Confidence Increasing for Significant Colorado Winter Storm

WinterWxStory1_01302016Model guidance is beginning to agree that a large storm system will affect Colorado between Sunday night and Tuesday night. Each model across the board increased overall snowfall accumulations with last night’s run,  mainly due to a northward shift by several of these models. The biggest question still remaining is the final placement of the storm center. While many of these models have this in the same area, some of them do not which still creates uncertainty in the forecast.

What we know for sure as of this morning:

  • Nearly all models are in agreement that Colorado and especially the front range will see snow during the Sunday – Tuesday night period
  • The mountains and foothills will see heavy snow
  • Winds of 15-25 knots (17-28 mph) will be possible during the storm along the front range, this could create considerable blowing and drifting of snow
  • Front range could see periods of heavy snow and wind, especially later in the day Monday and overnight into Tuesday
  • Most models show between 10-25 inches total snowfall for this storm. Please keep in mind, this is still very early and we expect those numbers to change significantly in the next 24-48 hours

GFS predicted snowfall (top) NAM predicted snowfall (bottom)

This Could be a High Impact Storm

We continue to stress that should this storm set up correctly, the snowfall numbers won’t be the issue to look at. What will be important is the impact, at the end of the day, does it matter if you get 2 feet or 3 feet of snow if all the roads are closed and you are not able to travel? Nope! This storm is not really 50/50 anymore, it is more like 60/40 leaning towards a significant storm, this confidence should trend upwards with more consistent model runs today.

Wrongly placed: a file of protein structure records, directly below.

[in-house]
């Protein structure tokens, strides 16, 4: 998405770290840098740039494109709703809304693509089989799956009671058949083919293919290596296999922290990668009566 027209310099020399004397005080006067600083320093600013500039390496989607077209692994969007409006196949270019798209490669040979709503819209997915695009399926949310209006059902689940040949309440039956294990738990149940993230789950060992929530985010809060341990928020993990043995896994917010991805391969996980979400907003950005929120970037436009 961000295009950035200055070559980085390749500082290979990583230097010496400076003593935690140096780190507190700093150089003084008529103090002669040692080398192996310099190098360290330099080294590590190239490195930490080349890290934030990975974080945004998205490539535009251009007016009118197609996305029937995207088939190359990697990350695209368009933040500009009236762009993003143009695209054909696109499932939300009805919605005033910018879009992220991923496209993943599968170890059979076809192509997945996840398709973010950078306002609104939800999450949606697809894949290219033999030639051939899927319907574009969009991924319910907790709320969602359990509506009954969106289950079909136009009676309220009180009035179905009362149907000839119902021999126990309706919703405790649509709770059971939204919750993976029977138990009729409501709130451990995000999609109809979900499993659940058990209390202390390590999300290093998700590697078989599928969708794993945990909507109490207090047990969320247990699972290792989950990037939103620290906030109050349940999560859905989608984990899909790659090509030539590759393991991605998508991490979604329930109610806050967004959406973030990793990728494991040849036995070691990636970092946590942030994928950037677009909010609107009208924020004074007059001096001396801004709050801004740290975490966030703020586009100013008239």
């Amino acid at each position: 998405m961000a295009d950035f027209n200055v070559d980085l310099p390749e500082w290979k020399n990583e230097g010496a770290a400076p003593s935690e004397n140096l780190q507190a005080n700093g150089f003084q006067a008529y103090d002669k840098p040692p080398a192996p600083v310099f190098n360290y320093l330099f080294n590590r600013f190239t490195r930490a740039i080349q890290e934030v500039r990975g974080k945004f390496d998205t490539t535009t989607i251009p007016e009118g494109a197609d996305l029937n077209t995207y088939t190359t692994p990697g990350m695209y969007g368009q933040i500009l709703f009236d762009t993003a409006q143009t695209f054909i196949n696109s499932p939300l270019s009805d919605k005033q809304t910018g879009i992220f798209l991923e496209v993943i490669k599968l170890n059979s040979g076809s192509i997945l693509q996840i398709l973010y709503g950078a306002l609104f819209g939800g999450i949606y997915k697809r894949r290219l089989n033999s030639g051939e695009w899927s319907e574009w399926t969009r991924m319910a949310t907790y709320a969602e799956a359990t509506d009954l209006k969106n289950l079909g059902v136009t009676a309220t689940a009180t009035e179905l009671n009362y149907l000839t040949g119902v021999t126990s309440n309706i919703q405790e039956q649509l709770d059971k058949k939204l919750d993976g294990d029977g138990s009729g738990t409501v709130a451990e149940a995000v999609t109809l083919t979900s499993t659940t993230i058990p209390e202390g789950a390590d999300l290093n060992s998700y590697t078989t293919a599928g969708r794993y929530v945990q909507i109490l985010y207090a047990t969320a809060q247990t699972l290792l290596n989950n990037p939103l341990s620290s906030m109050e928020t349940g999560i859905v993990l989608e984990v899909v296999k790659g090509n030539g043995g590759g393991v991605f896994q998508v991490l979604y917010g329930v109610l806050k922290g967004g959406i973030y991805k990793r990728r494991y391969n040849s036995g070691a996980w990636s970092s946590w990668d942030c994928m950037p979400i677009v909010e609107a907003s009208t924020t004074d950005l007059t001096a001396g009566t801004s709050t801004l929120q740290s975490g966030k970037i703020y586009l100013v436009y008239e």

Use Saturday as your preparation day for these impacts!

  • A prolonged period of heavy snow and high winds is expected
  • Roads will become icy and snow packed, roads to our East may become impassable due to drifting snow
  • Airline cancellations and delays will be very likely
  • School and business closures will be possible
  • Travel will become very treacherous at times


Get your errands done today, get to the store and don’t leave anything to the last minute. Be prepared! Stay tuned here and we will provide more updates as this storm system evolves. Happy Saturday!


John R. Braddock
Storm Chaser/ Amateur Meteorologist at Mountain Wave Weather
John R. Braddock is a NOAA/NWS Certified Storm Chaser and Amateur Meteorologist living in Castle Rock, Colorado. A graduate of Colorado State University with a Bachelor's in Computer Science and a Colorado native, he specializes in short range forecasting, severe weather and mountain weather dynamics.


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    • Brian Chipman on January 30, 2016 at 2:11 pm
    • Reply

    I really appreciate your input John…

    1. Thank you Brian!

    • joe tepoorten on January 30, 2016 at 7:49 pm
    • Reply

    How does the fountain co. Area look??

    1. Hi Joe,
      This will depend a lot on how the storm system finally sets up. Some models have a southern bias, which means areas in the springs and south will see more than areas North of the springs. As of this morning, the snowfall range (based on the model runs) shows that area with a range between 6-12 inches. Right now most of the models average out right around the 10 inch range, but this may wobble higher or lower as we go throughout the day.

      Here’s a look as of this morning:
      Snowfall Model Ensemble as of morning 1-31-2016

    • Kim on January 31, 2016 at 8:42 am
    • Reply

    Just came across your page. How often do you update?

    1. Hi Kim,

      When there’s something significant going on with the weather, I usually try to have a couple updates per day or if there is severe weather I’ll post quite a bit. When the weather is quieter usually I’m not posting as much, maybe a few times per week.

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